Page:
The Open Geospatial Consortium (OGC) is an international industry consortium of more than 500 private companies public institutions that develop publicly available interface standards. The consortium engages companies, government agencies and universities all around the world with the main goal of promoting the use and interoperability of geospatial information.
OGC(R) standards are technical documents that detail interfaces or encodings. Software developers use these documents to build open interfaces and encodings into their products and services. Ideally, when these standards are implemented by two different software engineers working independently, the resulting components work together without further debugging.
OGC Web Services (OWS) are OGC standards created for use in World Wide Web applications. The most commonly used OWS are WMS/WMTS, WFS and WCS.
Web Map Service (WMS) provides a http interface for requesting geo-referenced map images from distributed databases. The response is one or more map images, returned as jpeg, png, etc., that can be displayed in a web browser application.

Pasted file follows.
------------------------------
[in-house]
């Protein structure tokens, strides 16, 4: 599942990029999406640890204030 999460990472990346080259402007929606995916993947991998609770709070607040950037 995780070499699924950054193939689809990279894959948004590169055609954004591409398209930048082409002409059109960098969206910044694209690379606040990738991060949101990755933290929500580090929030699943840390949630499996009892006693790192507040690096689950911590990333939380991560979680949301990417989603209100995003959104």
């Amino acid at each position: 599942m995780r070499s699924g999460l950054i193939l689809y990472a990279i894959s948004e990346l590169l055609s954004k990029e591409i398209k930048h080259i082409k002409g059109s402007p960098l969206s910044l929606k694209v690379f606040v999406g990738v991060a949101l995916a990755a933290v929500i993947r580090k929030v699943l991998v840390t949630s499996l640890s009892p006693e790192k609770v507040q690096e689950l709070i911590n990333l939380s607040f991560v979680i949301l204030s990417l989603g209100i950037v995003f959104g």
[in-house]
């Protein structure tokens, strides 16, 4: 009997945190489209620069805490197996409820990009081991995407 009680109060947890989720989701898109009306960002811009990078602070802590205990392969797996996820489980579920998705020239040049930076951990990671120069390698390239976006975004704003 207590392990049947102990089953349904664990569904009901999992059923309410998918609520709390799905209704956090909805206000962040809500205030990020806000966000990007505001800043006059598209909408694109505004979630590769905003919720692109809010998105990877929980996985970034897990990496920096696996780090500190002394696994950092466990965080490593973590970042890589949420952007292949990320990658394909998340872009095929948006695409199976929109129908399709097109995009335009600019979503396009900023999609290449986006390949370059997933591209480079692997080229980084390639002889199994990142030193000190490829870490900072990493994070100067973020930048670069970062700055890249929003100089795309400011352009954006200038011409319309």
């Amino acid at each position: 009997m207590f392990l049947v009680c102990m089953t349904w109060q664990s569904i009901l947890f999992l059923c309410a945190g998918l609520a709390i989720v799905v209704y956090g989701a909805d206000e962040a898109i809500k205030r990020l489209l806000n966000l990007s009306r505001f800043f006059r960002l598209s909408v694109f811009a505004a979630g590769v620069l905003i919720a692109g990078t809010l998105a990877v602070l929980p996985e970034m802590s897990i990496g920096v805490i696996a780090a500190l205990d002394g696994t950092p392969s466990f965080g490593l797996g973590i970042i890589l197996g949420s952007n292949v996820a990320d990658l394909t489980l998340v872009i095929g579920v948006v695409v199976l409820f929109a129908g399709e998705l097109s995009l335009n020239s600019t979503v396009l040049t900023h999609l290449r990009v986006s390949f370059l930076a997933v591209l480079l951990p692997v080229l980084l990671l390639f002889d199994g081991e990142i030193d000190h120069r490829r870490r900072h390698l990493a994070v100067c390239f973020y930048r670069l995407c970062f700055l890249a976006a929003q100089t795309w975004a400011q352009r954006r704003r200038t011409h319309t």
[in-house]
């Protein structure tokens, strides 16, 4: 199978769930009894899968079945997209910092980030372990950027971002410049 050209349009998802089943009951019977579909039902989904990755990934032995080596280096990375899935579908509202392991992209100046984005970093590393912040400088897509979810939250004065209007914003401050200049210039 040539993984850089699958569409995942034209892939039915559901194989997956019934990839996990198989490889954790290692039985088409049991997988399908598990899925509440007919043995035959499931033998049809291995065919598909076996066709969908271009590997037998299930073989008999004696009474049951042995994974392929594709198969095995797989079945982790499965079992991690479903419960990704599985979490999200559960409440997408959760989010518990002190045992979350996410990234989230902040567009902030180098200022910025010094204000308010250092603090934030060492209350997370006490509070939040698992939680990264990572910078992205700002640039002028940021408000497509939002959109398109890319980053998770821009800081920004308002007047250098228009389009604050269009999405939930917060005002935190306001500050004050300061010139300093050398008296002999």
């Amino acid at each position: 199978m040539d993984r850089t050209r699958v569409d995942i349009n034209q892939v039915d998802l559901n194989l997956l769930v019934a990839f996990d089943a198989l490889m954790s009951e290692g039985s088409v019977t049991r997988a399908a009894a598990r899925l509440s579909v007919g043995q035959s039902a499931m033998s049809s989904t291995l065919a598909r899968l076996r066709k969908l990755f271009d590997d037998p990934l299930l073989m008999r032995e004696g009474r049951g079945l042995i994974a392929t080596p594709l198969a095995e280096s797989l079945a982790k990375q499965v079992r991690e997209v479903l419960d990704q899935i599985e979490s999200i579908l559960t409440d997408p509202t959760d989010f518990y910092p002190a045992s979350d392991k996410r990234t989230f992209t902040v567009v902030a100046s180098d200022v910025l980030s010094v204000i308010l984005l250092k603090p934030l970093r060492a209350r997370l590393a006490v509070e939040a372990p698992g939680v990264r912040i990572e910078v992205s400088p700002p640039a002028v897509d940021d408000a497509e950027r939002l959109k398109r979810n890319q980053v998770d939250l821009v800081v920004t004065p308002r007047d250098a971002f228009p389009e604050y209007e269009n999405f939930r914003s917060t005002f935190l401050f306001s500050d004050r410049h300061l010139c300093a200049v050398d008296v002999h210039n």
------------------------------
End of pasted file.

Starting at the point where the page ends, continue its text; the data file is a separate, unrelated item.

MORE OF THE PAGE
Web Feature Service (WFS) offers direct fine-grained access to geographic information at the feature and feature property level. WFS specifies discovery operations, query operations, locking operations, transaction operations and operations to manage stored, parameterized query expressions.
Web Coverage Service (WCS) offers access to multi-dimensional coverage data or raster over internet. Examples of such data are sensor time series data, satellite imagery, point clouds etc.
More about WMS: http://www.opengeospatial.org/standards/wms/introduction
More about WFS: http://docs.opengeospatial.org/guides/16-025r2.pdf
If you lack the capacity to create long-term available distribution services and maybe even lack the possibility of sustainable storage of your data, there is a solution called Data Stewardship. More information about Data Stewardship organizations can be found here.